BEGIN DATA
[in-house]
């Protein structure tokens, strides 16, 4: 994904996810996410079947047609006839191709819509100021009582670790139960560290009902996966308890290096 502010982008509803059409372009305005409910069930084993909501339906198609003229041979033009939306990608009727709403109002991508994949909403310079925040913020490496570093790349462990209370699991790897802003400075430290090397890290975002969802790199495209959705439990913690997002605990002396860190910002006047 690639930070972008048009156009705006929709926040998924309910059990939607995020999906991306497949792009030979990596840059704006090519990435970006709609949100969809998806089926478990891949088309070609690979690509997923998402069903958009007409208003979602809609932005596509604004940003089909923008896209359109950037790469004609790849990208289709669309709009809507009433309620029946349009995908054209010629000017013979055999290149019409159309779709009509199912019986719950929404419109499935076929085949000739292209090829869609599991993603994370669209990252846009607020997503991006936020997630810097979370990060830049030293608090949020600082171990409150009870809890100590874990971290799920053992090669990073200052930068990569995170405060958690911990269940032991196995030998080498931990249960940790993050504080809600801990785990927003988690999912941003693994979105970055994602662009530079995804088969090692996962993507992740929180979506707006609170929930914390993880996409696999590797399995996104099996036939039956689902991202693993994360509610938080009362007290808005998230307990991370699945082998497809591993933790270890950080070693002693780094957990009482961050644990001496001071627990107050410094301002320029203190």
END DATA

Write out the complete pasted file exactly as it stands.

[in-house]
């Protein structure tokens, strides 16, 4: 994904996810996410079947047609006839191709819509100021009582670790139960560290009902996966308890290096 502010982008509803059409372009305005409910069930084993909501339906198609003229041979033009939306990608009727709403109002991508994949909403310079925040913020490496570093790349462990209370699991790897802003400075430290090397890290975002969802790199495209959705439990913690997002605990002396860190910002006047 690639930070972008048009156009705006929709926040998924309910059990939607995020999906991306497949792009030979990596840059704006090519990435970006709609949100969809998806089926478990891949088309070609690979690509997923998402069903958009007409208003979602809609932005596509604004940003089909923008896209359109950037790469004609790849990208289709669309709009809507009433309620029946349009995908054209010629000017013979055999290149019409159309779709009509199912019986719950929404419109499935076929085949000739292209090829869609599991993603994370669209990252846009607020997503991006936020997630810097979370990060830049030293608090949020600082171990409150009870809890100590874990971290799920053992090669990073200052930068990569995170405060958690911990269940032991196995030998080498931990249960940790993050504080809600801990785990927003988690999912941003693994979105970055994602662009530079995804088969090692996962993507992740929180979506707006609170929930914390993880996409696999590797399995996104099996036939039956689902991202693993994360509610938080009362007290808005998230307990991370699945082998497809591993933790270890950080070693002693780094957990009482961050644990001496001071627990107050410094301002320029203190």